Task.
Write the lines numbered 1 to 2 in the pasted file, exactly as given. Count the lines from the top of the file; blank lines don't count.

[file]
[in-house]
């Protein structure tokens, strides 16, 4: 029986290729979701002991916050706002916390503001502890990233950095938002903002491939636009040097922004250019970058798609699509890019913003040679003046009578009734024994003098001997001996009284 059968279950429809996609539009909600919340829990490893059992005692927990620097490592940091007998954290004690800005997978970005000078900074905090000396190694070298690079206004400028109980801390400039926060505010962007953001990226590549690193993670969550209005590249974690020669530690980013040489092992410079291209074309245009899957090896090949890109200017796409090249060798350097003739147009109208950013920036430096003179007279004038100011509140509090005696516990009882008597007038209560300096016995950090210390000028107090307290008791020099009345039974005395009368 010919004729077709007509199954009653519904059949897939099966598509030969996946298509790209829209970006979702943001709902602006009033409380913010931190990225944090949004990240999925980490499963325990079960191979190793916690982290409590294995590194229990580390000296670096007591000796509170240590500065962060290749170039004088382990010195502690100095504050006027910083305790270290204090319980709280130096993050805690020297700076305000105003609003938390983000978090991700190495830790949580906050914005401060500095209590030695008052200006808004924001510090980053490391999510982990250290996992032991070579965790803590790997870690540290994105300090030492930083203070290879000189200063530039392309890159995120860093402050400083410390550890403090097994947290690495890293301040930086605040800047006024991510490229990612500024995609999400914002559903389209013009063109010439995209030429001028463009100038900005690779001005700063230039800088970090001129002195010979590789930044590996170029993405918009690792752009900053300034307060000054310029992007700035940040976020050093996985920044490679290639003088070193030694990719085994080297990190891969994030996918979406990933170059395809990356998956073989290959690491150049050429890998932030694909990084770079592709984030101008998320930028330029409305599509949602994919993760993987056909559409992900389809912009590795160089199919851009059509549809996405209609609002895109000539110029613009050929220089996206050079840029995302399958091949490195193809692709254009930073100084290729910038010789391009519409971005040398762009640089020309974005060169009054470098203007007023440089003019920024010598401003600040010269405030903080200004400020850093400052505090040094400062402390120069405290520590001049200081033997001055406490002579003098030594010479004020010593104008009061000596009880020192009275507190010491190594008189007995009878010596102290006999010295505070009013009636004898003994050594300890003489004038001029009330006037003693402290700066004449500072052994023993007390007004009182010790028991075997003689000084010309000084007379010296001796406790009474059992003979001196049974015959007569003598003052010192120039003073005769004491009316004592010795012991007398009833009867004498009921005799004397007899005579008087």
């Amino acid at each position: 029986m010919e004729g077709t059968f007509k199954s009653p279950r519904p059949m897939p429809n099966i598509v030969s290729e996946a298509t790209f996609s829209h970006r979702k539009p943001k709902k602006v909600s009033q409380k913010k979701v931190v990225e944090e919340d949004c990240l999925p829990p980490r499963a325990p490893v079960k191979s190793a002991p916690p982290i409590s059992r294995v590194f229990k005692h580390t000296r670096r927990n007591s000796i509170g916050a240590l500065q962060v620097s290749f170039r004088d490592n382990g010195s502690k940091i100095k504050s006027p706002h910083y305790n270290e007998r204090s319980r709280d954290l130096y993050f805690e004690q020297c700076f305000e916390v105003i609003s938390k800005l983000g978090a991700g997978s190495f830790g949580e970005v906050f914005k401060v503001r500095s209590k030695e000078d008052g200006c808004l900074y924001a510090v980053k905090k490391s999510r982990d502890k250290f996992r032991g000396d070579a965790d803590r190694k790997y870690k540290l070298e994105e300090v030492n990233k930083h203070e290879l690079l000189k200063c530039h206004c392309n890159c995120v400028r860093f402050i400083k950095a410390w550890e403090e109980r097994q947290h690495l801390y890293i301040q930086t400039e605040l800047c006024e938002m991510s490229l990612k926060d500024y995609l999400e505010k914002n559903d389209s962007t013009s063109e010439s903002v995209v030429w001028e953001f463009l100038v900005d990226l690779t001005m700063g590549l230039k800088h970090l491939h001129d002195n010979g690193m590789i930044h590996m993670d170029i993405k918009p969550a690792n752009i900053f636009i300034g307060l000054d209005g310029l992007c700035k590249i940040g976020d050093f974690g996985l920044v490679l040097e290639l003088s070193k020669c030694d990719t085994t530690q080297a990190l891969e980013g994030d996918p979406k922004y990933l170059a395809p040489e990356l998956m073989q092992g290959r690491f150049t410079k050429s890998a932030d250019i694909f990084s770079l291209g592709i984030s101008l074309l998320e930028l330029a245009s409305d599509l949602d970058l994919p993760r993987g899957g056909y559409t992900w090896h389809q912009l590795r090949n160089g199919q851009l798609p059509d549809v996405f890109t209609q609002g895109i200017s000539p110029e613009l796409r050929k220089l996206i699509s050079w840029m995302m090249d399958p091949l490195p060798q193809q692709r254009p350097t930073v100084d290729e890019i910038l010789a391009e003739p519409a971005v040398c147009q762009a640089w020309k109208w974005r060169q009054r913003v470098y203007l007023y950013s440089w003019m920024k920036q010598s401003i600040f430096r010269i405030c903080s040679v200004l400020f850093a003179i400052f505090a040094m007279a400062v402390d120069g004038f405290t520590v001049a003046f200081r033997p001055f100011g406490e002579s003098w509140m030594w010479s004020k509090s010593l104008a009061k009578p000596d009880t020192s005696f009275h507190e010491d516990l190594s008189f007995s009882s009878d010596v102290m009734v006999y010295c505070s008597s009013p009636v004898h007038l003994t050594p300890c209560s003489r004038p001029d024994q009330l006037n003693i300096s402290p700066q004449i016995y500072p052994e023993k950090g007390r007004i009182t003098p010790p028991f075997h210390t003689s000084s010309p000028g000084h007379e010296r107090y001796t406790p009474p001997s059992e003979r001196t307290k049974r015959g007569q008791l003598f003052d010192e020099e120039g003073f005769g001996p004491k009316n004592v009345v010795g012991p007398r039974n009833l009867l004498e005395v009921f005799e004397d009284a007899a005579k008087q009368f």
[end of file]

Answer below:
[in-house]
């Protein structure tokens, strides 16, 4: 029986290729979701002991916050706002916390503001502890990233950095938002903002491939636009040097922004250019970058798609699509890019913003040679003046009578009734024994003098001997001996009284 059968279950429809996609539009909600919340829990490893059992005692927990620097490592940091007998954290004690800005997978970005000078900074905090000396190694070298690079206004400028109980801390400039926060505010962007953001990226590549690193993670969550209005590249974690020669530690980013040489092992410079291209074309245009899957090896090949890109200017796409090249060798350097003739147009109208950013920036430096003179007279004038100011509140509090005696516990009882008597007038209560300096016995950090210390000028107090307290008791020099009345039974005395009368 010919004729077709007509199954009653519904059949897939099966598509030969996946298509790209829209970006979702943001709902602006009033409380913010931190990225944090949004990240999925980490499963325990079960191979190793916690982290409590294995590194229990580390000296670096007591000796509170240590500065962060290749170039004088382990010195502690100095504050006027910083305790270290204090319980709280130096993050805690020297700076305000105003609003938390983000978090991700190495830790949580906050914005401060500095209590030695008052200006808004924001510090980053490391999510982990250290996992032991070579965790803590790997870690540290994105300090030492930083203070290879000189200063530039392309890159995120860093402050400083410390550890403090097994947290690495890293301040930086605040800047006024991510490229990612500024995609999400914002559903389209013009063109010439995209030429001028463009100038900005690779001005700063230039800088970090001129002195010979590789930044590996170029993405918009690792752009900053300034307060000054310029992007700035940040976020050093996985920044490679290639003088070193030694990719085994080297990190891969994030996918979406990933170059395809990356998956073989290959690491150049050429890998932030694909990084770079592709984030101008998320930028330029409305599509949602994919993760993987056909559409992900389809912009590795160089199919851009059509549809996405209609609002895109000539110029613009050929220089996206050079840029995302399958091949490195193809692709254009930073100084290729910038010789391009519409971005040398762009640089020309974005060169009054470098203007007023440089003019920024010598401003600040010269405030903080200004400020850093400052505090040094400062402390120069405290520590001049200081033997001055406490002579003098030594010479004020010593104008009061000596009880020192009275507190010491190594008189007995009878010596102290006999010295505070009013009636004898003994050594300890003489004038001029009330006037003693402290700066004449500072052994023993007390007004009182010790028991075997003689000084010309000084007379010296001796406790009474059992003979001196049974015959007569003598003052010192120039003073005769004491009316004592010795012991007398009833009867004498009921005799004397007899005579008087």